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The intermediate decade : male homosexuality in American popular fiction of the 1930's

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dc.contributor.advisor Southey, N.D. en Caucutt, Jason Steven en 2009-08-25T10:54:26Z 2009-08-25T10:54:26Z 2009-08-25T10:54:26Z 2004-01-31 en
dc.identifier.citation Caucutt, Jason Steven (2009) The intermediate decade : male homosexuality in American popular fiction of the 1930's, University of South Africa, Pretoria, <> en
dc.description.abstract In the short period between 1931 and 1934 a flurry of gay-themed novels was published which were blatantly marketed as novels exploring the "twilight world" of homosexual men. In the subsequent seventy-odd years these titles have received very little attention, being entirely forgotten or sometimes erroneously grouped with postwar gay pulp fiction. Furthermore, almost without exception, the 1930s novels portray a concept of homosexuality which does not quite fit into the postwar view of sexual orientation or gay isolation. Section I explores how titles like A Scarlet Pansy, Strange Brother, and Twilight Men, all show a view of homosexuality that was immersed in gender norms and class differences much more than psychology or the modern concept of sexual orientation. In many cases, masculine or feminine behavior denotes status more than does the actual gender of one's sexual partner. Words like "homosexual" and "heterosexual" had a "highly clinical" sound to most 1930s ears (to quote a character in Better Angel). That is not to say, however, the readership of these novels were unfamiliar with "the love that dare not speak its name". In fact, it seems many novels took for granted their readers' knowledge of urban, working-class "fairy culture" and were seeking either to shock or, conversely, elicit sympathy by depicting non-flamboyant protagonists as well as stock pansies. In contrast to postwar treatments, the novels of the 1930s never depict gay men as existing in confused isolation. Section II explores how the novels oflen treat the gay shadow world as an elite, artistic club-albeit one filled with sinful excesses and potential dangers. Finally, after 1935 the tone of gay-themed novels changed abruptly, as the public's "pansy craze" abated. Older notions of"gender inversion" and ''Nature's intermediates" faded and homosexuality became more associated with psychological affliction with societal implications en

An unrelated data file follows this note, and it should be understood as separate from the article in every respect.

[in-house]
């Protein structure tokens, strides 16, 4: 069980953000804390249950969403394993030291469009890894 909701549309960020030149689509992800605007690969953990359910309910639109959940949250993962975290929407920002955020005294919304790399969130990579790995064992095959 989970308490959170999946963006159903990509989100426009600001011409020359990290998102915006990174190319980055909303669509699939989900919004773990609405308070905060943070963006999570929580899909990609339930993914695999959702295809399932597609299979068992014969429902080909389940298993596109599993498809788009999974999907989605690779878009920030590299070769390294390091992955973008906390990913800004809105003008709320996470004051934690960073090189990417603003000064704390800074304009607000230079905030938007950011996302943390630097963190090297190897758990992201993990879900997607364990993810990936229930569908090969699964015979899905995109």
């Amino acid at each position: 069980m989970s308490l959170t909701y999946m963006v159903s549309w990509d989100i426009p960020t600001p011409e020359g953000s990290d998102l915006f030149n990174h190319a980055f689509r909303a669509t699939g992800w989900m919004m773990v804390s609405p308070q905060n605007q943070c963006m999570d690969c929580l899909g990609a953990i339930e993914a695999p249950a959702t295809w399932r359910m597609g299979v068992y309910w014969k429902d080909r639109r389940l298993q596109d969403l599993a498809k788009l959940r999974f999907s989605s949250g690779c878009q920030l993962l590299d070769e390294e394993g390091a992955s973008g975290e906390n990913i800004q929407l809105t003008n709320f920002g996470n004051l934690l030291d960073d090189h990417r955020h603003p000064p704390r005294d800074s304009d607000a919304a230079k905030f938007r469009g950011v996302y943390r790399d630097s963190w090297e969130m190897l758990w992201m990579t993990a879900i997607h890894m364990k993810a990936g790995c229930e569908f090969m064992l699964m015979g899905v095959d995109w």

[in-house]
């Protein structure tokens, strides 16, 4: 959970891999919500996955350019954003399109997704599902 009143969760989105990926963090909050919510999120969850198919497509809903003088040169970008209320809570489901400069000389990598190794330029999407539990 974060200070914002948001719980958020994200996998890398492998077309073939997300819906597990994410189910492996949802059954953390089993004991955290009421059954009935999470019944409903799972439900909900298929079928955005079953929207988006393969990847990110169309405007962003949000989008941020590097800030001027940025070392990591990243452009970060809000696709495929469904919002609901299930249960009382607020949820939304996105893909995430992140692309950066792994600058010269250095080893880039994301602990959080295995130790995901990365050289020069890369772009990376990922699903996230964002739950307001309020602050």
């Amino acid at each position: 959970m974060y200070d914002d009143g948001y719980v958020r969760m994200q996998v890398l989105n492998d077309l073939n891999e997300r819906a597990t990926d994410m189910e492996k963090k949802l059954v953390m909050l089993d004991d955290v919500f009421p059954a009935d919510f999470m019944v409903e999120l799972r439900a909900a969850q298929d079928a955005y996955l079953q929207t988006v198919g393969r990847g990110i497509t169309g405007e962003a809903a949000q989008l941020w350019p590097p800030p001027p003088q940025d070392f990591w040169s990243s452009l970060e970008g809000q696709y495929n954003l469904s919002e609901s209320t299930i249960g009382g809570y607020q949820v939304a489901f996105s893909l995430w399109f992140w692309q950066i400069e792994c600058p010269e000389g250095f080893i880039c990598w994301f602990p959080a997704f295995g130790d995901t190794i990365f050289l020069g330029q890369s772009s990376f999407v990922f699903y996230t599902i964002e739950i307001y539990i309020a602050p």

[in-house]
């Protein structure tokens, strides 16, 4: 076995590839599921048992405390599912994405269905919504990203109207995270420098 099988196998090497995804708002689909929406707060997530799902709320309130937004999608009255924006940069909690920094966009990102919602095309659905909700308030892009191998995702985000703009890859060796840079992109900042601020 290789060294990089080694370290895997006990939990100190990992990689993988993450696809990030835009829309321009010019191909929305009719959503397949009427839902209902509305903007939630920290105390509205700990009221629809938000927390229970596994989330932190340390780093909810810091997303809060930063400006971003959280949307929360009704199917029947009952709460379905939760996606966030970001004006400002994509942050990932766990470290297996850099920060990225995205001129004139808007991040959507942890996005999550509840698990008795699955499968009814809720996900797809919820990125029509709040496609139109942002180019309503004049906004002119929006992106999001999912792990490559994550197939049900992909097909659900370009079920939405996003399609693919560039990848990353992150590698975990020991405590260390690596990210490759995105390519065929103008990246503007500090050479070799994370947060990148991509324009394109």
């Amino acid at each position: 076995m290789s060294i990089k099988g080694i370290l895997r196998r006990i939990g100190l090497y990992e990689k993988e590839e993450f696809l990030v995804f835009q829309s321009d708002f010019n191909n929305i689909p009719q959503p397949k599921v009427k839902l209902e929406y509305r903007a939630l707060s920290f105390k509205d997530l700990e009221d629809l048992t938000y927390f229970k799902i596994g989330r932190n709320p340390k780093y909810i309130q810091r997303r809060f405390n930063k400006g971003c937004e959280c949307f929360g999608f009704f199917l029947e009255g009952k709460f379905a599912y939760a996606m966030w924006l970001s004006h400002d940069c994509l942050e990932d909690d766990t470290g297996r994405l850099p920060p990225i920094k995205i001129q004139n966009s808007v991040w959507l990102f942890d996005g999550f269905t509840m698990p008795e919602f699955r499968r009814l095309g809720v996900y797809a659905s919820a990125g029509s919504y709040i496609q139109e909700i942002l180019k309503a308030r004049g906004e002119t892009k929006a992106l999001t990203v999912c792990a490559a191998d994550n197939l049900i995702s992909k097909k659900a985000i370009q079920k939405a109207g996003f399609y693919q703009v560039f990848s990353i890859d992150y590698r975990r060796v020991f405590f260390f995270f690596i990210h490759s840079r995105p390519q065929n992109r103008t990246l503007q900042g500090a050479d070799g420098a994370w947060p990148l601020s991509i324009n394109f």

dc.format.extent 1 online resource (iv, 88 leaves)
dc.language.iso en en
dc.subject.ddc 809.93353
dc.subject.lcsh Gays' writings -- History and criticism
dc.subject.lcsh Homosexuality and literature
dc.subject.lcsh Homosexuality in literature
dc.subject.lcsh Homosexuality -- Fiction
dc.subject.lcsh Lifestyles
dc.subject.lcsh Literature, Modern -- 20th century -- History and criticism
dc.title The intermediate decade : male homosexuality in American popular fiction of the 1930's en
dc.type Dissertation en en
dc.description.department History en M.A. en

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